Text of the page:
The difference that Cancer Connect makes

Posted on: 11th December, 2017

Category: Features

Contributor: West Cork People

Above: In 2016, Cancer Connect won the ‘Overall Mayors Award’ for County Cork. Helen O’Driscoll pictured seated at the front right.

Cancer Connect based in Bantry is a vital support for the many people from West Cork who avail of its service to get to Cork for radiotherapy or chemotherapy treatment.

In operation since 2011, the free and confidential service runs five days a week to Cork hospitals and could not operate without its team of volunteer drivers.

Cancer Connect has charitable status and is managed by Local Link Cork, a non-profit, independent transport company. To date, over 11,500 passenger journeys have been recorded.

Depending on the demand, on average we have about 40 passengers a week,” says Helen O’Driscoll, Cancer Connect co-ordinator. “At our busiest, we had 15 vehicles travelling up to Cork on one day.

“When you’re receiving a diagnosis of cancer, transport is such a small insignificant thing, but it is a massive drawback if someone doesn’t have it,” says Helen, who emphasises that the service is operated entirely by volunteer drivers. “We have 260 drivers on board and the service has recently expanded to North Cork,” she says.

“We don’t want to see anyone stuck for transport ever. If we get a phonecall, we’ll figure it out and we can only do that because of our volunteers.”

Helen vividly recalls the first passenger to use the chemotherapy transport service. “She was an older lady, who had been travelling to a Cork Hospital once a week for five years. Hail, rain or snow, every Friday morning, she travelled up on the CIE bus, walked from Western Road to the Bon Secours, had her treatment and walked back again with swollen legs at the end of day, to get on a bus with students going home for the weekend. It was a nightmare for her. She heard about the service, called us and she cried on the phone when we said we could help her.,” recalls Helen.

“Within minutes we had a team of drivers lined up to pick her up at her door every Friday.

Donal Kelly, a farmer near Dursey Island, lost his wife and two brothers to cancer. He is one of the volunteer drivers for Cancer Connect. “It is very fulfilling work and I love it,” says Donal. It’s marvellous to be able to help people.”

Retired guard Pat Finn from Clonakilty is also one of the many volunteer drivers. He feels it’s an honour to be able to drive people to their treatment in Cork. “If I’m available at all, I’ll make the trip,” he says. “If we can take some of the stress off the patient and his or her family, we will,” he says. “It can be a long day, so we often stop en route if the passenger needs to get something to eat.”

“The whole service is based on kindness and goodwill. The drivers look after these people like they would their own family,” says Helen.

Susan O’Donovan explains the difference that the Cancer Connect service made to her family. “Cancer Connect stepped into our lives in 2015, a year or so after our son Sam was diagnosed with Leukaemia. Part of Sam’s treatment required a blood sample to be drawn weekly, a task I was trained to do from the comfort of our home. In theory, passing this responsibility to the parent was to save the family any added unnecessary time on the road and in the hospital but the fact remained the little bottle containing our son’s blood sample still needed to get to the labs in the Mercy Hospital.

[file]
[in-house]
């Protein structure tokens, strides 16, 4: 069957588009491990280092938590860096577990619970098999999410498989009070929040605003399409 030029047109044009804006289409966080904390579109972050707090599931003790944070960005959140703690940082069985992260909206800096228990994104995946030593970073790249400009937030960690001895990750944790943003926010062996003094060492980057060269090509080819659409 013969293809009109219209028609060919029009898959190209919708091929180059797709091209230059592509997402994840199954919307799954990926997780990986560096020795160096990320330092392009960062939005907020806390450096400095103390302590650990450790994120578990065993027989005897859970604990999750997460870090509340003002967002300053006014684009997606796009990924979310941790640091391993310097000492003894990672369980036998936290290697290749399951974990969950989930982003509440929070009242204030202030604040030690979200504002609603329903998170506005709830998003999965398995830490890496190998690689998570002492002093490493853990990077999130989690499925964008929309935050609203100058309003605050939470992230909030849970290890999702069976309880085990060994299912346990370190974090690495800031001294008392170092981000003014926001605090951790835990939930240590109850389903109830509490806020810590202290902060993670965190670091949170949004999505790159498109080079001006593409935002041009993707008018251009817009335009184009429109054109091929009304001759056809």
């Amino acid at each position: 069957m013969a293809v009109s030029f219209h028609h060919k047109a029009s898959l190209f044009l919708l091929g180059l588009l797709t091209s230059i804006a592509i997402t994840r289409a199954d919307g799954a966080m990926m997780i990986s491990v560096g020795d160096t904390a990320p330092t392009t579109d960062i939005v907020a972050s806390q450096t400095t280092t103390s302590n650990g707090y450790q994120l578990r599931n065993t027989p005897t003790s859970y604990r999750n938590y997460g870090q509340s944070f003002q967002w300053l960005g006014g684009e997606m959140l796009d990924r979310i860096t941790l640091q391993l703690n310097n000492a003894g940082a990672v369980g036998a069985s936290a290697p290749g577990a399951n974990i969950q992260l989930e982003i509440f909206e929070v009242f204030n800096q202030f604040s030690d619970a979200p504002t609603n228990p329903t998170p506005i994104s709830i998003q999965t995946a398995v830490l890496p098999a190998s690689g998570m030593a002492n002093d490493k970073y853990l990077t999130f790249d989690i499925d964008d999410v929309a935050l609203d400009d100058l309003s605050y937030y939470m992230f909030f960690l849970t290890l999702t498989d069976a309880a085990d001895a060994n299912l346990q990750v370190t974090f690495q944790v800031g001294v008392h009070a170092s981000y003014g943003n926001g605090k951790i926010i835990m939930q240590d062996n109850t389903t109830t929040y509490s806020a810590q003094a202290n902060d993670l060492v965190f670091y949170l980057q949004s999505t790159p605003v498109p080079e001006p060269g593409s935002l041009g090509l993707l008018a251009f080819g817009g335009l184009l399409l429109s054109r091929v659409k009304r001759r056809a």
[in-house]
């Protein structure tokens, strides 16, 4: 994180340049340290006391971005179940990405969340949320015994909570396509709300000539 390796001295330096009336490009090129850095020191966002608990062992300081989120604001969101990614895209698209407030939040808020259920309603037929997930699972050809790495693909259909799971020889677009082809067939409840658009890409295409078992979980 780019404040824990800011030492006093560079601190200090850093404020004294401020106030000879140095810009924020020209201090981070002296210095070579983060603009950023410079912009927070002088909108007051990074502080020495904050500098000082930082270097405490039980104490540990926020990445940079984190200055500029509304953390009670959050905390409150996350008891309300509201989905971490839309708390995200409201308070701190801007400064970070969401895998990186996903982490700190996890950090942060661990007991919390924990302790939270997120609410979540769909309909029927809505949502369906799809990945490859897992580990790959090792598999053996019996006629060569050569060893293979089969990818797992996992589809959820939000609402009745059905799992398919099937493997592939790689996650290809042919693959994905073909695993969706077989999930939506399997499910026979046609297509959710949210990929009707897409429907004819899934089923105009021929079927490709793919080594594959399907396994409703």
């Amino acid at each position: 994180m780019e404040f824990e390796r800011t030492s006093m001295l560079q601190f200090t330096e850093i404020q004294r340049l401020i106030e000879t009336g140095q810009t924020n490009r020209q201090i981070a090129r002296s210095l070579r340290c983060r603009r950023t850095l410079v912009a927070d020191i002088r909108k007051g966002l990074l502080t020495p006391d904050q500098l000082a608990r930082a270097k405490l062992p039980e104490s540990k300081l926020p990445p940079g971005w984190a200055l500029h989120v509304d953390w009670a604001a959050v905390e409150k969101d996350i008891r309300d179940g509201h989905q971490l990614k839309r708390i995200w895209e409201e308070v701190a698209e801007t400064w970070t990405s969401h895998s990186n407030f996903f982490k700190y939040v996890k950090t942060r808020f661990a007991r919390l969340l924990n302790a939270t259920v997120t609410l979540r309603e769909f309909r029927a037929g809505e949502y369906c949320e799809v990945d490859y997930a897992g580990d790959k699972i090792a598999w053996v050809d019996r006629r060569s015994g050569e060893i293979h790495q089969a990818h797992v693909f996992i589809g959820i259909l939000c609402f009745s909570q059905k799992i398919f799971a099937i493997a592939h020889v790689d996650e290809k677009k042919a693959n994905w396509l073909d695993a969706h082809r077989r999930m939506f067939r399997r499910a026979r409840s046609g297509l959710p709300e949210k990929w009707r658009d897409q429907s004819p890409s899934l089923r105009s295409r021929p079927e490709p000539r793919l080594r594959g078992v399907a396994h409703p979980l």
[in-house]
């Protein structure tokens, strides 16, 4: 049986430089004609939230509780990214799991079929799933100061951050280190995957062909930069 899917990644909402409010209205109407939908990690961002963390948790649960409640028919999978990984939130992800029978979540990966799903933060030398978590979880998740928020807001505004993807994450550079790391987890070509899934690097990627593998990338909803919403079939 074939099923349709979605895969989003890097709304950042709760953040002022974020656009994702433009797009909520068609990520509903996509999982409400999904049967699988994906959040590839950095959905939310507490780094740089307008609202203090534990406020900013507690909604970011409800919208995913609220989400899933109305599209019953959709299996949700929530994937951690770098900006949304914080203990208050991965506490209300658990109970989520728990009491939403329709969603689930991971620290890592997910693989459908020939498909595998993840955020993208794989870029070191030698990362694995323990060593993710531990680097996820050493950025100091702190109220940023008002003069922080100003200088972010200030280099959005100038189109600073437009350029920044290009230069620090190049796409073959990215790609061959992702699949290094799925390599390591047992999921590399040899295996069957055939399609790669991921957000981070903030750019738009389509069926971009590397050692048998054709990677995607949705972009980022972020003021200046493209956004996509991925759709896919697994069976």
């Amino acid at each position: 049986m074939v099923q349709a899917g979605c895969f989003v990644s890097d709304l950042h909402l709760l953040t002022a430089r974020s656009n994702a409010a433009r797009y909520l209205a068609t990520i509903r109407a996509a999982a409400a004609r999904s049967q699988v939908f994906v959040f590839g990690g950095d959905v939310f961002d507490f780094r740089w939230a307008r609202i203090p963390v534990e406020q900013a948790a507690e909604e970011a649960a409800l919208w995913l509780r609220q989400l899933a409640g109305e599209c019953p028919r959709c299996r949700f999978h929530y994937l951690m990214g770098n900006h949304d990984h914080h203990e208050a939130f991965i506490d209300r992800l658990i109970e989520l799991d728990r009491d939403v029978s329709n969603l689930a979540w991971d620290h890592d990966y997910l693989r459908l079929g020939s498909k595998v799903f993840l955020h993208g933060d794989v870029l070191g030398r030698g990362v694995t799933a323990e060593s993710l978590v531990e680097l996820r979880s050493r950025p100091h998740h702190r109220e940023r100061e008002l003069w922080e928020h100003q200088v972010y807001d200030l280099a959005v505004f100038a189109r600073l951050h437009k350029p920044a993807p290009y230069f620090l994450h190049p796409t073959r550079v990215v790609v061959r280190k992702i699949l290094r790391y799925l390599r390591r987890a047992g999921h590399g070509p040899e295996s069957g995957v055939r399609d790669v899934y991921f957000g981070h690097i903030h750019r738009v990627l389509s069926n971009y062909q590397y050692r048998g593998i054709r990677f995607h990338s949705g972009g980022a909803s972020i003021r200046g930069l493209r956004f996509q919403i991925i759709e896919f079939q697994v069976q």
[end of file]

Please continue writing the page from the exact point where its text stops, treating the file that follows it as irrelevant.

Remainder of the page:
“Our community liaison nurse suggested we contact Cancer Connect.

“I can remember so vividly our trip to Bantry that afternoon, Sam and his older brother Rory in tow. We met with Jack and within minutes a burden had been lifted. The anxiety of parking at the Mercy Hospital, a nightmare at the best of times, childcare, fuel, just the time in itself saved by not needing to travel up the road and home again, was all taken care of. The Little Bantry Bus, as my boys call it, gave us back our Monday’s…eased the pressure on what was often very stressful times.

“Just last month we returned to the little office in Bantry to say thank you in person to Jack and Helen, Steve and the amazing crew of drivers who are Cancer Connect.

“Sam no longer needs  his blood sample collected and dropped to Cork, that part of his treatment has finished. An emotional visit. Filled with gratitude and love for people who came into our lives when we needed them most. I will remember their kindness, positivity and support for ever more.”

The Cancer Connect radiotherapy service leaves Skibbereen and Bantry areas each morning at 10am and returns each afternoon. The hospital accommodates those people travelling with Cancer Connect to be seen each day between 12 noon and 1.30pm for radiotherapy appointments.

People requiring chemotherapy or related treatments such as doctor’s appointments, scans, blood test etc are taken to Cork by car, as their appointments can vary and may necessitate a number of visits, often to different hospital locations, within one trip.

In 2016, Cancer Connect won the ‘Overall Mayors Award’ for County Cork.

Cancer Connect is totally dependent on voluntary contributions and donations and survives solely because of the generosity if the West Cork community.

Contact Helen O’Driscoll, Cancer Connect on 027 52727 or 087 1224404 or email


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